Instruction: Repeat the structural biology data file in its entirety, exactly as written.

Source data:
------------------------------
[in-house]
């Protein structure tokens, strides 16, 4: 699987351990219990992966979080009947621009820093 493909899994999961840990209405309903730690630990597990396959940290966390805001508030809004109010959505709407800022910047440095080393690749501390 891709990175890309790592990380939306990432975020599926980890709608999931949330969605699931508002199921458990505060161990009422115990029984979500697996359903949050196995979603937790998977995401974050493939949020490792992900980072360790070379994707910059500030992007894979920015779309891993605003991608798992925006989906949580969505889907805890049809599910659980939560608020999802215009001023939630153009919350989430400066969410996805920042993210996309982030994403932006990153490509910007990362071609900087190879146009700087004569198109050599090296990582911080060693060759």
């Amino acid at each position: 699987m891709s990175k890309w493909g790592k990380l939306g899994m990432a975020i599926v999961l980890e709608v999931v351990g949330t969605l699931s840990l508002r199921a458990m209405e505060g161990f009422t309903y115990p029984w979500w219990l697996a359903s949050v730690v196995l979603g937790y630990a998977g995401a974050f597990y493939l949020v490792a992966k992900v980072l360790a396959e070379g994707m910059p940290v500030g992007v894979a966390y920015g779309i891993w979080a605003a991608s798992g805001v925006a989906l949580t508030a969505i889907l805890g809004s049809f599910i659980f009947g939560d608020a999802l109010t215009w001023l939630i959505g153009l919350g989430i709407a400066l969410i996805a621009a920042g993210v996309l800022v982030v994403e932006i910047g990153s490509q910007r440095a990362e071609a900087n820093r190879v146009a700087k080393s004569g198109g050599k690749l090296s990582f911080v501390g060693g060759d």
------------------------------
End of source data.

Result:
[in-house]
């Protein structure tokens, strides 16, 4: 699987351990219990992966979080009947621009820093 493909899994999961840990209405309903730690630990597990396959940290966390805001508030809004109010959505709407800022910047440095080393690749501390 891709990175890309790592990380939306990432975020599926980890709608999931949330969605699931508002199921458990505060161990009422115990029984979500697996359903949050196995979603937790998977995401974050493939949020490792992900980072360790070379994707910059500030992007894979920015779309891993605003991608798992925006989906949580969505889907805890049809599910659980939560608020999802215009001023939630153009919350989430400066969410996805920042993210996309982030994403932006990153490509910007990362071609900087190879146009700087004569198109050599090296990582911080060693060759």
């Amino acid at each position: 699987m891709s990175k890309w493909g790592k990380l939306g899994m990432a975020i599926v999961l980890e709608v999931v351990g949330t969605l699931s840990l508002r199921a458990m209405e505060g161990f009422t309903y115990p029984w979500w219990l697996a359903s949050v730690v196995l979603g937790y630990a998977g995401a974050f597990y493939l949020v490792a992966k992900v980072l360790a396959e070379g994707m910059p940290v500030g992007v894979a966390y920015g779309i891993w979080a605003a991608s798992g805001v925006a989906l949580t508030a969505i889907l805890g809004s049809f599910i659980f009947g939560d608020a999802l109010t215009w001023l939630i959505g153009l919350g989430i709407a400066l969410i996805a621009a920042g993210v996309l800022v982030v994403e932006i910047g990153s490509q910007r440095a990362e071609a900087n820093r190879v146009a700087k080393s004569g198109g050599k690749l090296s990582f911080v501390g060693g060759d």